Hormonal contraception and two common genital tract conditions appear to be among the risk factors for genital tract shedding of herpes simplex virus type 2 in women.
In a 12-month study of 330 women who were evaluated every 4 months, independent predictors of genital tract shedding of HSV-2 were HSV-2 seroconversion during the previous 4 months (adjusted odds ratio [OR] 3.0), bacterial vaginosis (adjusted OR 2.3), heavy colonization with group B streptococcus (adjusted OR 2.2), and the use of hormonal contraceptives (adjusted OR 1.8), according to Thomas L. Cherpes, M.D., and his colleagues at the University of Pittsburgh (Clin. Infect. Dis. 2005;40:1422ndash;8).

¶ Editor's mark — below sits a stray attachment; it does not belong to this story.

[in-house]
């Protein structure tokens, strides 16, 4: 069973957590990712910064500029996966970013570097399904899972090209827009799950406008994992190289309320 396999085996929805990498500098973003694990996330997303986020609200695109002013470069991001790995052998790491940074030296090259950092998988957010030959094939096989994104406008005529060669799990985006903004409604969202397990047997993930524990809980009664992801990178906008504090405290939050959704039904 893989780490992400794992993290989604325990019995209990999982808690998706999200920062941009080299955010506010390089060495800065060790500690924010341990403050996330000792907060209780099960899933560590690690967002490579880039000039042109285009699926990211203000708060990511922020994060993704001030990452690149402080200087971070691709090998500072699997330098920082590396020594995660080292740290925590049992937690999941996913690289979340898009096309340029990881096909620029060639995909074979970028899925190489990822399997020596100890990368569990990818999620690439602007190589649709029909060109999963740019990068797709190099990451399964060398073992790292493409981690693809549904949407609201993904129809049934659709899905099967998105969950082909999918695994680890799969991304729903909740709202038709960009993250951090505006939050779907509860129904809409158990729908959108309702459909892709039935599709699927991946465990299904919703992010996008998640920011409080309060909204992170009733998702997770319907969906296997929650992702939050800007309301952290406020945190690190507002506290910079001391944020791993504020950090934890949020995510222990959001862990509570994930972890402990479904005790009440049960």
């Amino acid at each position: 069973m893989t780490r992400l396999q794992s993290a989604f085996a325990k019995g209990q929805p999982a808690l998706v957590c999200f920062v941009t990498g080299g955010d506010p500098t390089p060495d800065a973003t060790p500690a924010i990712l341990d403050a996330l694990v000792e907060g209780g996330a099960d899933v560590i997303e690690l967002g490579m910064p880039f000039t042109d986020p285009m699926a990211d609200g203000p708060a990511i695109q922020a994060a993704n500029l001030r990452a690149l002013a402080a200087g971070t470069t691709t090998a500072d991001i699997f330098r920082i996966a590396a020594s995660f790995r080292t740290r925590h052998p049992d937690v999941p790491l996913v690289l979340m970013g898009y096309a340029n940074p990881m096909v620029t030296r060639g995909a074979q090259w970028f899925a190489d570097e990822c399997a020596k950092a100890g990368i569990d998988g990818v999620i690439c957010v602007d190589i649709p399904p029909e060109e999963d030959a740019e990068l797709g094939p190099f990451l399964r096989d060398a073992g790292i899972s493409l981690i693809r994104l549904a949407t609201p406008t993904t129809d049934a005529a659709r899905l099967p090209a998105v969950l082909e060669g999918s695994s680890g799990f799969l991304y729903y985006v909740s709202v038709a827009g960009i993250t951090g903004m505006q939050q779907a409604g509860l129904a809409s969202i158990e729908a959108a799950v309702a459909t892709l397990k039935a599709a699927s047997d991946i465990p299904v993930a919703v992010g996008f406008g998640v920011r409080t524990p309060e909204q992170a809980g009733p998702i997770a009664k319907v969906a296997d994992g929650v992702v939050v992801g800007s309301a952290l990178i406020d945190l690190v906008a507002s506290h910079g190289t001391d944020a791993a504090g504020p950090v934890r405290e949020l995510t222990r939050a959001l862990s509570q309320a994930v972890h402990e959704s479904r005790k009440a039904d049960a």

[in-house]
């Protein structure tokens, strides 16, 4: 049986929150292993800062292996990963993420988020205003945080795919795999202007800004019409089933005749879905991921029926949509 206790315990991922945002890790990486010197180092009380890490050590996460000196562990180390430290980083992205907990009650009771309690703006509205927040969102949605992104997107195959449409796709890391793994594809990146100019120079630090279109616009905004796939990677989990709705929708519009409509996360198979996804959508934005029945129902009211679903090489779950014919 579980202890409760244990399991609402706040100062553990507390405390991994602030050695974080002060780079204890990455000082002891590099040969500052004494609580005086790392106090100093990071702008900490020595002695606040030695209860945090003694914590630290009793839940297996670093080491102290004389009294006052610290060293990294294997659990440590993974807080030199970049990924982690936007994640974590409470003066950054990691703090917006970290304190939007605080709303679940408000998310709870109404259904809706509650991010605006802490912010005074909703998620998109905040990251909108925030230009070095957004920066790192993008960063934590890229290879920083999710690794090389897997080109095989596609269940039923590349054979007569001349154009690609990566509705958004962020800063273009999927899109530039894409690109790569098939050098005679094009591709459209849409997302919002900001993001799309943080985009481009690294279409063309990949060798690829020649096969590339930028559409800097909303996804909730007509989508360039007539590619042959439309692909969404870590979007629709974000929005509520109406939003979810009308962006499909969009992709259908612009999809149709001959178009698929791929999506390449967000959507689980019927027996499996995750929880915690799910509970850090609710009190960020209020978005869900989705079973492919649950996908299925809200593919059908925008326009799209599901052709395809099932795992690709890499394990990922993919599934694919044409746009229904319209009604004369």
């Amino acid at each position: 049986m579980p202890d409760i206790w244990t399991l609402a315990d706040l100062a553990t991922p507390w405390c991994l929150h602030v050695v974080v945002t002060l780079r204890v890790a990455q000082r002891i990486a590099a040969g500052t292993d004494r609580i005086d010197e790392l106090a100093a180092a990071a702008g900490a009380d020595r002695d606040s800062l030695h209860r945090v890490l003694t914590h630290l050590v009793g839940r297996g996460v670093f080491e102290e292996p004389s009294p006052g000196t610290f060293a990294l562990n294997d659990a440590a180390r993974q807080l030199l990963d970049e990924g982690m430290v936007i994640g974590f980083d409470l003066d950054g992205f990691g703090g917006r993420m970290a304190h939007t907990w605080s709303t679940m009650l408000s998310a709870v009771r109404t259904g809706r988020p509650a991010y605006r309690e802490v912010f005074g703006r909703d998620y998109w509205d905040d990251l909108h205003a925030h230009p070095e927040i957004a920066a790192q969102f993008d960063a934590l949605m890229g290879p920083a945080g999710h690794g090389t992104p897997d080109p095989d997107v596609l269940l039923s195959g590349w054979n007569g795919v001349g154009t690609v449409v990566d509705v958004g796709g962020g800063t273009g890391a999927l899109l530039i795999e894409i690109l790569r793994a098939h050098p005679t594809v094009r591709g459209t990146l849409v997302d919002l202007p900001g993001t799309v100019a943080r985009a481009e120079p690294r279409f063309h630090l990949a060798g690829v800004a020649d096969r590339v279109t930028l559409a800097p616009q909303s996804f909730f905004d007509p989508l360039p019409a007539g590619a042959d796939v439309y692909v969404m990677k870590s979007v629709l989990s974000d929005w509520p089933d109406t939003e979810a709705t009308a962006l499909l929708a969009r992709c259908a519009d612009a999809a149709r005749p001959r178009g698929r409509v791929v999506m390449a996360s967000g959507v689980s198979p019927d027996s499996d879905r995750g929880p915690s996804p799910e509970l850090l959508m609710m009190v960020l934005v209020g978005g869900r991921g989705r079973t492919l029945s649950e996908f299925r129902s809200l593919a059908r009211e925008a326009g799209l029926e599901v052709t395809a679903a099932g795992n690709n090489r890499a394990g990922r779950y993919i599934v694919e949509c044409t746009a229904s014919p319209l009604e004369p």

Because hormonal contraception is widespread, and bacterial vaginosis and vaginal group B streptococcus colonization are two of the most common genital conditions in women of reproductive age, the associations between these variables and increased genital tract shedding of HSV-2 is of concern.